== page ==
How many times has a person looked at something that is used every day and asked themselves how did people live without this? One such product would be the windshield wiper as this was not available in the marketplace until over a century ago.
In fact, it took a woman from Alabama named Mary Anderson to create something that on November 10th, 1903 would have the patent office grant Patent No. 743,801 for her device that cleans windows for vehicles that includes electric cars that removes sleet, snow or ice from the window. Even though she was given her patent, her attempt for a Canadian manufacturing firm to buy it failed as the company decided the device lacked any practical value and therefore not worth any money. Sadly, she never received any profit from her creation even though passenger cars made mechanical windshield wipers standard equipment around 1913.
When looking back at what her inspiration was in creating such a product, it has been reported that around the turn of the century in New York City, the “Ah-Ha” moment happened during the winter on a wet freezing day. Mary was traveling in a street car when she observed a driver having extreme difficulty looking through his sleet-covered front windshield. Even though the vehicle’s front window was created for visibility hampered by bad weather, the driver could open it since it was divided into parts that enabled him to move out of his line of sight rain or snow; yet, this multi-shield system did not work very well. The system left the driver’s face vulnerable, which included those who sat in the trolley’s front row, to the bad weather as well as it did not help his vision much to see where he was trying to go.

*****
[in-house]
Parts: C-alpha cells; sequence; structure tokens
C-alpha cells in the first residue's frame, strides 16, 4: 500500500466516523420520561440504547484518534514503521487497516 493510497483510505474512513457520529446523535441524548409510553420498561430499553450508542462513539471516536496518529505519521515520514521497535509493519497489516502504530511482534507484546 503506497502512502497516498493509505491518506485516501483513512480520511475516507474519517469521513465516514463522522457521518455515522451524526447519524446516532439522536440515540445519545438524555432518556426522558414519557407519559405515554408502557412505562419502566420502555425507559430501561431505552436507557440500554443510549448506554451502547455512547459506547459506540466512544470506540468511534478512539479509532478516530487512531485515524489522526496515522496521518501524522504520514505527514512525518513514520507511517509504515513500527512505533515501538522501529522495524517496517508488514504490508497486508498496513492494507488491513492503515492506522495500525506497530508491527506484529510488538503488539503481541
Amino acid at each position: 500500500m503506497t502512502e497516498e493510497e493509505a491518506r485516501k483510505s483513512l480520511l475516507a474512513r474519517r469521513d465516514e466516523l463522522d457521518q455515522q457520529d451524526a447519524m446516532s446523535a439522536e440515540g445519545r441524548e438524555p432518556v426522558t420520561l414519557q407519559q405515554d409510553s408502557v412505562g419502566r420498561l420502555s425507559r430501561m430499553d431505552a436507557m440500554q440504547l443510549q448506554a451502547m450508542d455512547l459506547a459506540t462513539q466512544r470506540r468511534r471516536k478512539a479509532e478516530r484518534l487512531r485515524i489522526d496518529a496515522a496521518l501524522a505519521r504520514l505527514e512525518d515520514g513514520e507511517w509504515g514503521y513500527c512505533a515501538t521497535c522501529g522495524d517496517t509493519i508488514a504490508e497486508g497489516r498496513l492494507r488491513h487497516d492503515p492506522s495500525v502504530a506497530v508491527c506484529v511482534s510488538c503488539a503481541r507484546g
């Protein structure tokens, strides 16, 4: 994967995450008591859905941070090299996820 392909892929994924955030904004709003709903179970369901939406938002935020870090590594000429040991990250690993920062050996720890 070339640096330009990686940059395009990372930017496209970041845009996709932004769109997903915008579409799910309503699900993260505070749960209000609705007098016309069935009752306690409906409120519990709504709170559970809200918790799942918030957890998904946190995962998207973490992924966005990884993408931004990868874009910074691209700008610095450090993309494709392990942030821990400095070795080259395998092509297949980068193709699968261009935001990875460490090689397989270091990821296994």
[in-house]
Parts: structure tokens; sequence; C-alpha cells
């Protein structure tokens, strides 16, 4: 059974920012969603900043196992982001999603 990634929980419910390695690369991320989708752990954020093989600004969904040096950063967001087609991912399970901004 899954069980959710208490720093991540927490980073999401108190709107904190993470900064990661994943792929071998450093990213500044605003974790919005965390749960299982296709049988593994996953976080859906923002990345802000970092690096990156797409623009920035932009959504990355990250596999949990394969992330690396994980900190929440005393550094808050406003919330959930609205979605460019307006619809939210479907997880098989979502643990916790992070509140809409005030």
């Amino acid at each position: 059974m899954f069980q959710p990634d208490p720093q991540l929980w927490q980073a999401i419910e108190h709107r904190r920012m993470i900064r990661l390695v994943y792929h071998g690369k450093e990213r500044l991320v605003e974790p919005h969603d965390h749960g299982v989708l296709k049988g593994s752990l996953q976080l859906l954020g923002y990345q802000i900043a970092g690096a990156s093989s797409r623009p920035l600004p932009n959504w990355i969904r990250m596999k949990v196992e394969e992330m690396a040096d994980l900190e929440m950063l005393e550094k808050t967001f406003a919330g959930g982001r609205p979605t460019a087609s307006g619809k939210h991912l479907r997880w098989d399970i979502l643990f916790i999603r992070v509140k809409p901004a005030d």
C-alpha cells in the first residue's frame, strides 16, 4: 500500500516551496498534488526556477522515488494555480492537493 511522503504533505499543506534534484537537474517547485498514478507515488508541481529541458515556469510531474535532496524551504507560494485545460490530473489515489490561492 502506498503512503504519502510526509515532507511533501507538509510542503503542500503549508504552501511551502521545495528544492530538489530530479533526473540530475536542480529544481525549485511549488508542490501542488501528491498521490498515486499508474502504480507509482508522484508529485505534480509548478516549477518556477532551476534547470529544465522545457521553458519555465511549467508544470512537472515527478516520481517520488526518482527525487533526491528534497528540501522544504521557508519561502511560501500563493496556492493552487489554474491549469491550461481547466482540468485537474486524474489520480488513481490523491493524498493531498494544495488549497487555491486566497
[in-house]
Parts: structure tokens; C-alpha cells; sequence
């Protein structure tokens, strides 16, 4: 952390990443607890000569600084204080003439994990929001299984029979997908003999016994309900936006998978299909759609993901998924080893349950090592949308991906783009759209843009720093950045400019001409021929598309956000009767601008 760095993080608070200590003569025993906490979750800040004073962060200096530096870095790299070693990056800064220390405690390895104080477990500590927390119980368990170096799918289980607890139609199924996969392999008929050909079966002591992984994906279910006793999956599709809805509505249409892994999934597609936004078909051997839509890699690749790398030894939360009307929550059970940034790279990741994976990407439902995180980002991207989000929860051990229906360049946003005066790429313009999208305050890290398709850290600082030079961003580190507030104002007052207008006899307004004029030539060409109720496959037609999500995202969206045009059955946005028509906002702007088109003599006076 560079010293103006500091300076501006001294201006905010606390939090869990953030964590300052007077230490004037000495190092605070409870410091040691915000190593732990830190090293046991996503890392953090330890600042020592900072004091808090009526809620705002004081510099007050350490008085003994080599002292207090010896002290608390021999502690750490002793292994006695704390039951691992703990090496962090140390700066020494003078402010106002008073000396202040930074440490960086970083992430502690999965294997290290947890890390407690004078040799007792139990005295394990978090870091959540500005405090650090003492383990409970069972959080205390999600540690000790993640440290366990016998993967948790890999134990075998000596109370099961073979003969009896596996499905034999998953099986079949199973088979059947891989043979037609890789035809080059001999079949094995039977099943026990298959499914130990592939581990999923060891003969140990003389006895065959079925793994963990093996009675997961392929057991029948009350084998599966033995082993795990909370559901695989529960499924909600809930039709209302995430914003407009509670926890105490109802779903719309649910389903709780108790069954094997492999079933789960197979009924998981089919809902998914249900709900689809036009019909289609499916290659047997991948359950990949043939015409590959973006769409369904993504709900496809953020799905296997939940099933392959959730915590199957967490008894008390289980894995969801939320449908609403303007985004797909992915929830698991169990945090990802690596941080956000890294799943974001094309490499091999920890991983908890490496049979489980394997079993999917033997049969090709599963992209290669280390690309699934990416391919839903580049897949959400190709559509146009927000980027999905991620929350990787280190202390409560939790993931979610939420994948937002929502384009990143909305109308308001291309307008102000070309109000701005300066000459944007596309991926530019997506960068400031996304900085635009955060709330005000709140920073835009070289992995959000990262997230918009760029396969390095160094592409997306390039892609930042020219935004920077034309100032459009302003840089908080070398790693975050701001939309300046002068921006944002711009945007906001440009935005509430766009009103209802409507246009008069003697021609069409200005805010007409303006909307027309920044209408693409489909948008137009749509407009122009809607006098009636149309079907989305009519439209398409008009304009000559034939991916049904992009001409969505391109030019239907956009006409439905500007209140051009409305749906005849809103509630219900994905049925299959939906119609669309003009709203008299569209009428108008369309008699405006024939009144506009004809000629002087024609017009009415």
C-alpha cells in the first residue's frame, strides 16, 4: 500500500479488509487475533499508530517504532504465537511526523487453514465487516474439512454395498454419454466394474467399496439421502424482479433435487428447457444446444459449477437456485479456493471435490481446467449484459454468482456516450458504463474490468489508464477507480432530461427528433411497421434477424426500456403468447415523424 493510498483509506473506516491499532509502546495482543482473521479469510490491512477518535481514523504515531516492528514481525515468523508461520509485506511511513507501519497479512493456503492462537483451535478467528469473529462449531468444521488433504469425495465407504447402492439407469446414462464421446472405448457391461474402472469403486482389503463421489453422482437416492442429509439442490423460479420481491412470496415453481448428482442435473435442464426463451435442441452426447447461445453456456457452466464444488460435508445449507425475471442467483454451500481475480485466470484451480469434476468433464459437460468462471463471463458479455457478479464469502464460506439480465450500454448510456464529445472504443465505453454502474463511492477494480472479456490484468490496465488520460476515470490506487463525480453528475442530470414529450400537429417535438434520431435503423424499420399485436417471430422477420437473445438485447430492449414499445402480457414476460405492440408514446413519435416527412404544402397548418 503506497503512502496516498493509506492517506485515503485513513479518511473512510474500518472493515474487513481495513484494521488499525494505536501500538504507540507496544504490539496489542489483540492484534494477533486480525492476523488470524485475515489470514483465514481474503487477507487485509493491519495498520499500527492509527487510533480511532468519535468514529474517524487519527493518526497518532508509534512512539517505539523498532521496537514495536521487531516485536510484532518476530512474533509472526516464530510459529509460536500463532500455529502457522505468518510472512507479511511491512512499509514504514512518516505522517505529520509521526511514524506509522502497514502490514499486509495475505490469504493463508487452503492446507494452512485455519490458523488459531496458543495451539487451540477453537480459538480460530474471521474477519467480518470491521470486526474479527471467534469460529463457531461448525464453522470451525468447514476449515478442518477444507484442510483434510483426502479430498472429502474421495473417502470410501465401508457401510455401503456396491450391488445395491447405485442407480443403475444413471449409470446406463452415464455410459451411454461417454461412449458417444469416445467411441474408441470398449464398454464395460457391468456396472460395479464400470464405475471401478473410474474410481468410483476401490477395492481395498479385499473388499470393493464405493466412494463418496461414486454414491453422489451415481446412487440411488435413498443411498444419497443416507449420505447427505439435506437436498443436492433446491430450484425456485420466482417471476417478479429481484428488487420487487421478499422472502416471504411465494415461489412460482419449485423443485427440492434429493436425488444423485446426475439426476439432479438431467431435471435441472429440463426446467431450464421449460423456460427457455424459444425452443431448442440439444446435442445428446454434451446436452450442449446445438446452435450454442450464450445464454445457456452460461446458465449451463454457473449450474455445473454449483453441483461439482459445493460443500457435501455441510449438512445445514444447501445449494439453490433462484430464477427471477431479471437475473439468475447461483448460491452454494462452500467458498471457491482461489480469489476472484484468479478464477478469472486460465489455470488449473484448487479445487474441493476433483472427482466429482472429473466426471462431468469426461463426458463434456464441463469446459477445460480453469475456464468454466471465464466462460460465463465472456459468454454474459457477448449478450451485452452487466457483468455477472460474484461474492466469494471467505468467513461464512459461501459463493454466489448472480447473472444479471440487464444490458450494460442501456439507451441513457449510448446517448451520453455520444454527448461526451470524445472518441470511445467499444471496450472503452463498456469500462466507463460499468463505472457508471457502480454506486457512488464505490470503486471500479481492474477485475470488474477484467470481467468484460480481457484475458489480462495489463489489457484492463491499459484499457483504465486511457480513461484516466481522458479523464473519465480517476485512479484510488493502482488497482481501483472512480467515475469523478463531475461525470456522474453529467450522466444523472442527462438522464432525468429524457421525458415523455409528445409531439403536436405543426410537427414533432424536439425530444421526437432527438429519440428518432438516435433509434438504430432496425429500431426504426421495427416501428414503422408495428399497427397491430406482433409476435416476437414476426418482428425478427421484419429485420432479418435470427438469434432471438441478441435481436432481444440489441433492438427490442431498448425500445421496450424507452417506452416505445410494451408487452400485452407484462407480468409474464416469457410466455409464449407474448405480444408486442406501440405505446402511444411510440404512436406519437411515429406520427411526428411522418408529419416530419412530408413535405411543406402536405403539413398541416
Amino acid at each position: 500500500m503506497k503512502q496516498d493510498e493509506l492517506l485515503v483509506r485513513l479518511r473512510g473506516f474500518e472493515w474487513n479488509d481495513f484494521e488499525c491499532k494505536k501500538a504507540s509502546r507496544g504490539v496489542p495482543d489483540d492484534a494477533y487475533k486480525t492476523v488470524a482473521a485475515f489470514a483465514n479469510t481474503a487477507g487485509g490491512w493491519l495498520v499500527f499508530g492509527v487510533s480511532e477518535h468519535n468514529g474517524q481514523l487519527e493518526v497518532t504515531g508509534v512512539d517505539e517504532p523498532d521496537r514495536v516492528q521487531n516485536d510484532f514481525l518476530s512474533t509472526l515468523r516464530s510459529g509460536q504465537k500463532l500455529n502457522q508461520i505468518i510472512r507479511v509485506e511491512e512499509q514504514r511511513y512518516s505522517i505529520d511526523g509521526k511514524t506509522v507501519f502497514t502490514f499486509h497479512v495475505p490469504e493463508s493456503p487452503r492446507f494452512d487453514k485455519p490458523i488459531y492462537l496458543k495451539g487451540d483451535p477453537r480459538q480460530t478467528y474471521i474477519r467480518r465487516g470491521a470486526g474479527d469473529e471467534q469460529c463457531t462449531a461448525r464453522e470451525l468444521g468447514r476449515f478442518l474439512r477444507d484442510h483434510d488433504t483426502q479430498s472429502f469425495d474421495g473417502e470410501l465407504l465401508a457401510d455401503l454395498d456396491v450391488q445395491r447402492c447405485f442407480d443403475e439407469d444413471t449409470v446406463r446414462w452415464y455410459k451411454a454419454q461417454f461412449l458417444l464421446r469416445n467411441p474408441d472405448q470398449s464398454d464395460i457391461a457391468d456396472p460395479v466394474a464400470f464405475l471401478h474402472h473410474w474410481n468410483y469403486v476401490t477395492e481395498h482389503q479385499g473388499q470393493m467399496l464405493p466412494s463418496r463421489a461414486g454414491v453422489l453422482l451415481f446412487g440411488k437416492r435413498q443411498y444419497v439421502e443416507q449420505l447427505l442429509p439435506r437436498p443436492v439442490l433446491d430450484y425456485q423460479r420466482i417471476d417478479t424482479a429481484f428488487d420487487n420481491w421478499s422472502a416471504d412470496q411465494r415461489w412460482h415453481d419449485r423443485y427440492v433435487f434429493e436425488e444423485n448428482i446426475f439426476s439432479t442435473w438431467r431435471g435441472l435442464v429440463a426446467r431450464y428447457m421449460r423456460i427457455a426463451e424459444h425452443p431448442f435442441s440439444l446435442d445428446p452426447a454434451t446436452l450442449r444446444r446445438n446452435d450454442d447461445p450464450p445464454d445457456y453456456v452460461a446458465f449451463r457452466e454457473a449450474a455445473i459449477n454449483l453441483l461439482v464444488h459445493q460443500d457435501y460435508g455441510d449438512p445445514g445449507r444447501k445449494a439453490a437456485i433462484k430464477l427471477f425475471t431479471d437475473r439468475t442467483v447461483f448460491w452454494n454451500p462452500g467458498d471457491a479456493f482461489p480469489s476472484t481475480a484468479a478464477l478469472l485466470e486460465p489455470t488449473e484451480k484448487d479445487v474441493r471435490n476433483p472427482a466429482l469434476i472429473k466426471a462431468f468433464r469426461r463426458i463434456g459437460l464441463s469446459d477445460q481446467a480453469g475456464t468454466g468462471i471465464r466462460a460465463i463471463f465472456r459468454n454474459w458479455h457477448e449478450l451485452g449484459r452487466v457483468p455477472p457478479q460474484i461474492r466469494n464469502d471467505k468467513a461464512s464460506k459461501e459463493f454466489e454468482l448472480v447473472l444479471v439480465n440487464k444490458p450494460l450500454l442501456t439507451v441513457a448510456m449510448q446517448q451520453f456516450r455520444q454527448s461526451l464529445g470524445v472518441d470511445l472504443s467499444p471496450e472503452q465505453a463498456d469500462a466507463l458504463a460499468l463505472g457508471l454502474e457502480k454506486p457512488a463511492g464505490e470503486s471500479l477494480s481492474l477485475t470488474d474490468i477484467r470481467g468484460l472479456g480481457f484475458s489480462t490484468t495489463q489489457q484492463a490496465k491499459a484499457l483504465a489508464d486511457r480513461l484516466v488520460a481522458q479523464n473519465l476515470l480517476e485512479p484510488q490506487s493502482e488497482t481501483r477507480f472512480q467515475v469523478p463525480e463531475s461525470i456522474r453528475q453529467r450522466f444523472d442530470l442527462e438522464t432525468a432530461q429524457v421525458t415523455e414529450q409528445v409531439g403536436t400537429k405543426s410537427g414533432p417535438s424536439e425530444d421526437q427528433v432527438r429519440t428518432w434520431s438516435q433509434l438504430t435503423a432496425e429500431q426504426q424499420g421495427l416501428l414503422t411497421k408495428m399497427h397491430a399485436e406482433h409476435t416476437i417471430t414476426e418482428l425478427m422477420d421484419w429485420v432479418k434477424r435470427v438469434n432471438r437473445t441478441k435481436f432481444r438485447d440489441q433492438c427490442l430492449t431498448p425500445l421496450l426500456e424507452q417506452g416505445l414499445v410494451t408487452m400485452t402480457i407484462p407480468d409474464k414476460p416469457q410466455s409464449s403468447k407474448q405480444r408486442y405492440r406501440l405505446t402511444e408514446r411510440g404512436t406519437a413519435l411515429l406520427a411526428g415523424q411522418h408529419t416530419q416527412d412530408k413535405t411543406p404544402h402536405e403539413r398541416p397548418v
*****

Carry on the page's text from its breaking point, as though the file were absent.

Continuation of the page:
Mary immediately began to draw her device for wiping while riding on the trolley. Her prototype that worked came after several ideas proved unworkable. Her invention was a couple of wiper arms constructed of rubber and wood that would be connected to a lever on the driver’s side next to the steering wheel. Once the driver activated it, the spring-loaded arm went back and forth across the window so that debris, raindrops and snowflakes would be cleared away. When the winter season ended, the wipers could be taken off and put somewhere until the next winter season; this ability was most likely designed to favor those drivers that were located in areas that during the summer did not see rain.
Unfortunately, critics did not favor her invention implying her device’s movement would cause accidents due to distracted drivers. She could not find anyone to support her creation which led to her patent expiring. Charlotte Bridgewood would patent the “Electric Storm Windshield Cleaner” in 1917 which was an automatic wiper system that instead of blades used rollers. Her daughter, known as the actress Florence Lawrence, devised the turn signal. Charlotte ended up like Mary as her invention did not make her any money.